By Matthew Bossons
Mr. Bossons is managing editor of Radii, a Shanghai-based online publication focused on Chinese youth culture.
SHANGHAI — Last month, I traveled with my wife and 5-year-old daughter from our home here to southwestern China for a family camping trip.
Our destination was a region of Sichuan Province where clear rivers tumble down from the Himalayas through steep valleys before watering fertile lowlands that help feed a country with the world’s largest population. My daughter, Evelyn, learned to swim only just last year, and we looked forward to plunging into cool, scenic mountain swimming holes.
Instead, we ran a gantlet of climate change effects caused by China’s historic heat wave this summer — ravaged landscapes, paralyzed cities and populations pushed to extremes.
It had been a year of global climate alarm even before China began heating up in July. Millions of people in the United States, Europe, South Asia and elsewhere have been enduring extreme temperatures. Even famously cool and damp England roasted this summer during a hot spell that scientists say was worsened by climate change.
But the heat wave that baked China for weeks was startling in its scale, duration and intensity. Through July and August, it shattered temperature records, dried up rivers, withered crops, sparked wildfires and caused deaths from heatstroke. It may have been the most severe heat wave ever recorded.
And it laid bare frightening realities about how humanity is expected to adapt.
With temperatures as high as 113 degreesFahrenheit, electricity usage soared as hundreds of millions of Chinese switched on air-conditioners. But where was that power supposed to come from? Severe drought had dried up the rivers on which the country depends for much of its clean hydroelectricity, crippling output.
This forced China, which pumps more greenhouse gases into the atmosphere than any other nation, to double down on carbon-belching coal to make up the power shortfall. The heat wave had created a vicious cycle that, if replicated across the globe during future extreme weather events, will deeply complicate efforts to combat some of the worst effects of climate change.
In Sichuan, the majestic, raging mountain rivers that we had anticipated were no more: The hot, dry weather had reduced them to a trickle, and the deep swimming holes that we had picked out on the internet barely had enough water to reach my knees. Our hopes of gathering around a campfire each night were dashed by a ban imposed to limit wildfire risks in the bone-dry landscape.
Driving back out of the relative cool of the mountains, we were hit by the full force of the heat wave. Vast stretches of the country’s central, southern and southwestern lowlands sweltered.
We drove through normally verdant farmland toward Sichuan’s provincial capital, Chengdu, passing miles of withered cornfields and bumper-to-bumper traffic that flowed in the opposite direction toward the mountains. With hydropower output crippled, the authorities had imposed power-saving blackouts that closed businesses and rendered air-conditioners useless. People were fleeing to higher, cooler ground.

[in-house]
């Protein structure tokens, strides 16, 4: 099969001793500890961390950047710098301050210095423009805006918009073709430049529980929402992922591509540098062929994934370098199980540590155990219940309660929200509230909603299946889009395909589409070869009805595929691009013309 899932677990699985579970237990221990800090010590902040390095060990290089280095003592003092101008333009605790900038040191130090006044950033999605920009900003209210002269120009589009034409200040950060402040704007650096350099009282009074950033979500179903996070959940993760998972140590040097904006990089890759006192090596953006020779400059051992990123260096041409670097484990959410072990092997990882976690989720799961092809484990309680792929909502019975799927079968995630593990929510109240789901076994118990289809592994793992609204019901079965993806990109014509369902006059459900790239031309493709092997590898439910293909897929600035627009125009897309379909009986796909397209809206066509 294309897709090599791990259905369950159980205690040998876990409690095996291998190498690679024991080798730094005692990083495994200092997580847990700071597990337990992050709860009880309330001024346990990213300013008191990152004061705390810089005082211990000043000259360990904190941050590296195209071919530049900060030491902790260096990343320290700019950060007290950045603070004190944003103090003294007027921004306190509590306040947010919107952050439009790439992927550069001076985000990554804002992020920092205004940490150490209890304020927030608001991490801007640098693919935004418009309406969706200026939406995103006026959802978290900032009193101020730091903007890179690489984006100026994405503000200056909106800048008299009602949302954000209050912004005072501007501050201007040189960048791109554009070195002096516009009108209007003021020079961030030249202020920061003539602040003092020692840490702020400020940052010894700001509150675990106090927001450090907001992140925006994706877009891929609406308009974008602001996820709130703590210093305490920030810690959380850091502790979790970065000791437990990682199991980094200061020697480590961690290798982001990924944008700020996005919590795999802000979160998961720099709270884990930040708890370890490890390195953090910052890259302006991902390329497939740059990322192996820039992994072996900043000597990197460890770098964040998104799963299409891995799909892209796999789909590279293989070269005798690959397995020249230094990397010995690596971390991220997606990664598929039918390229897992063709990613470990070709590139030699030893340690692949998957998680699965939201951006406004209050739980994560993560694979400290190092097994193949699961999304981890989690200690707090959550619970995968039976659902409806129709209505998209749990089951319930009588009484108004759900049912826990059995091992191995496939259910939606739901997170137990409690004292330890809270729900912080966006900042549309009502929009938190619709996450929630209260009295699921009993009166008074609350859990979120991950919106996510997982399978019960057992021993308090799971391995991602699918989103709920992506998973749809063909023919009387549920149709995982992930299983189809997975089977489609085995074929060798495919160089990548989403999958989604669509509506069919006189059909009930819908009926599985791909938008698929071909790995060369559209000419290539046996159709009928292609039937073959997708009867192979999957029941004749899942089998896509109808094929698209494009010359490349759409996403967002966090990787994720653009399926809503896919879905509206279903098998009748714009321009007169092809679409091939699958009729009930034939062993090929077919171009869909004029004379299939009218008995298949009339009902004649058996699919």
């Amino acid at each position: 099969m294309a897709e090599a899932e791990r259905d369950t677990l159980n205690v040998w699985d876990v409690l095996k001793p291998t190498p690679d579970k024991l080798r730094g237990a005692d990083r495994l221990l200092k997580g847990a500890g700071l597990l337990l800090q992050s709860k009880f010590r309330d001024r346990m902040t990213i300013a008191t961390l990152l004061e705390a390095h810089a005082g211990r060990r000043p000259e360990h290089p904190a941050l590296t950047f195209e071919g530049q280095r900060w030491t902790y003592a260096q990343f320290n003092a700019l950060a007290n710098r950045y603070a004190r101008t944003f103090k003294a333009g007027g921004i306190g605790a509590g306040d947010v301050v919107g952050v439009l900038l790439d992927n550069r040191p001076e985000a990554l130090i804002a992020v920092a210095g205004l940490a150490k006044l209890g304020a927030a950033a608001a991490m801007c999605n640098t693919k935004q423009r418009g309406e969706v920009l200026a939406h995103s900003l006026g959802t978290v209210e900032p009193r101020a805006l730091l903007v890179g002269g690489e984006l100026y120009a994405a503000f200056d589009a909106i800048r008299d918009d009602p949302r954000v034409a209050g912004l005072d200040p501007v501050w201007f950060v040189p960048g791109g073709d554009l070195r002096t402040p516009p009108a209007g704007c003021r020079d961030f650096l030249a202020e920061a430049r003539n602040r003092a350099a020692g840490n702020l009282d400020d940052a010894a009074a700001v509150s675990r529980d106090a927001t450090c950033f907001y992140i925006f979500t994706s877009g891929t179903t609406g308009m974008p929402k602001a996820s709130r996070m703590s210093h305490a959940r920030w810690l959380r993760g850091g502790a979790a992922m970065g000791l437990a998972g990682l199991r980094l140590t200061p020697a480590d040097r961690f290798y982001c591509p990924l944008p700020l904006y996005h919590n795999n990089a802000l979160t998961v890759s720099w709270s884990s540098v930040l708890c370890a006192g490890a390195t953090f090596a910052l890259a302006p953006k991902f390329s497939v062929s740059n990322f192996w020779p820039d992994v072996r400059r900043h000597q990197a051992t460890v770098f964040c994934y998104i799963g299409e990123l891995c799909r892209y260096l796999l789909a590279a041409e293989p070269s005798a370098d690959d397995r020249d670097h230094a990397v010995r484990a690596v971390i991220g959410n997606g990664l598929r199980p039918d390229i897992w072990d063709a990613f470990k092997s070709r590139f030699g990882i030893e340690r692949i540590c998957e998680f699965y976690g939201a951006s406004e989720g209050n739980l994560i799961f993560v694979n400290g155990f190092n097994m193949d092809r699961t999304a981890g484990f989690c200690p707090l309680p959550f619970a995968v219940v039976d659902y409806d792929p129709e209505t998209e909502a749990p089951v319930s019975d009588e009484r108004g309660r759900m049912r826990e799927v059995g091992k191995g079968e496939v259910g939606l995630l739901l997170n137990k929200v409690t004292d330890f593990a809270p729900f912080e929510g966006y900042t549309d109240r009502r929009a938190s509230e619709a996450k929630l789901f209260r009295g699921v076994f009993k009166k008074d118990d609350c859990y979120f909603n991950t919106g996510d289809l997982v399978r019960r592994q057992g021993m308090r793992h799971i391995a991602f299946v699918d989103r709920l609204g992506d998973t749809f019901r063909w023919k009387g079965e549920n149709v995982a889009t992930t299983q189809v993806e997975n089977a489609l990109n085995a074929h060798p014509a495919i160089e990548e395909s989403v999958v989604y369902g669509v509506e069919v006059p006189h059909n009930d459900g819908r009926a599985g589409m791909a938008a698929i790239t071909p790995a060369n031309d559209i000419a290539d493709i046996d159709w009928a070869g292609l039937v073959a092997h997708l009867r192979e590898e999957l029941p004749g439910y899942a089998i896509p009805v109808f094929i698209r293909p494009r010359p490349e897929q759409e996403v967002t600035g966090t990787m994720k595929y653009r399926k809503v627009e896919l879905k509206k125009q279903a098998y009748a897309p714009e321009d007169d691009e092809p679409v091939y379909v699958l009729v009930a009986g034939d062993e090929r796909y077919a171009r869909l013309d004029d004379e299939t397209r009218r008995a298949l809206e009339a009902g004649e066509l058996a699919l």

Subway stations were blacked out. At night, buildings were darkened and streetlights were dimmed. We fled the deserted streets one day for refuge in a mall, hoping to cool down, but restrictions on electricity had left it as hot and humid as the outdoors.
A city of more than 20 million people had become practically unlivable.
Chengdu wasn’t the only place. At least 262 weather stations nationwide tied or set heat records, and rivers that are important arteries for shipping and transportation became unnavigable. Water levels in the Yangtze, the world’s third-longest river, hit record lows, dropping as much as 20 feet below recent averages.
Chickens died or struggled to lay eggs, pigs were hosed down by fire trucks to keep them cool and Sichuan’s famed pandas lay on blocks of ice. People hoisted food to their apartments using buckets and ropes because the power blackouts had left elevators idled. Some simply fled to underground tunnels to stay cool.
Chinese people have a phrase, the “Three Furnaces of China,” that refers to a trio of cities — Chongqing, Nanjing and Wuhan — that are best avoided during their sweltering summers. But in the torrid summer of 2022, half of China turned into a giant oven.
Although situated in a more moderate coastal climate, Shanghai offered little respite on our return home. The mercury had soared here in China’s largest city this summer, repeatedly surging past 100 degrees Fahrenheit and causing the authorities to issue multiple public safety alertsfor extreme heat. There was little you could do but huddle at home, running the air-conditioner full-blast, which we’d done almost nonstop since June. I’ve lived in China for several years, and each summer has seemed worse than the last.
The Chinese government has now warned that the autumn harvest is at risk, prompting fears that increased demands for food imports could exacerbate a global food crisis. And ominously, the power crunch caused by the heat wave has given rise to calls for China to slow down its transition from coal to renewable energy in order to keep the economy running.
What happened in China this summer has made it abundantly clear: Even with concerted and aggressive global action to curb carbon emissions, it’s going to be a rough ride.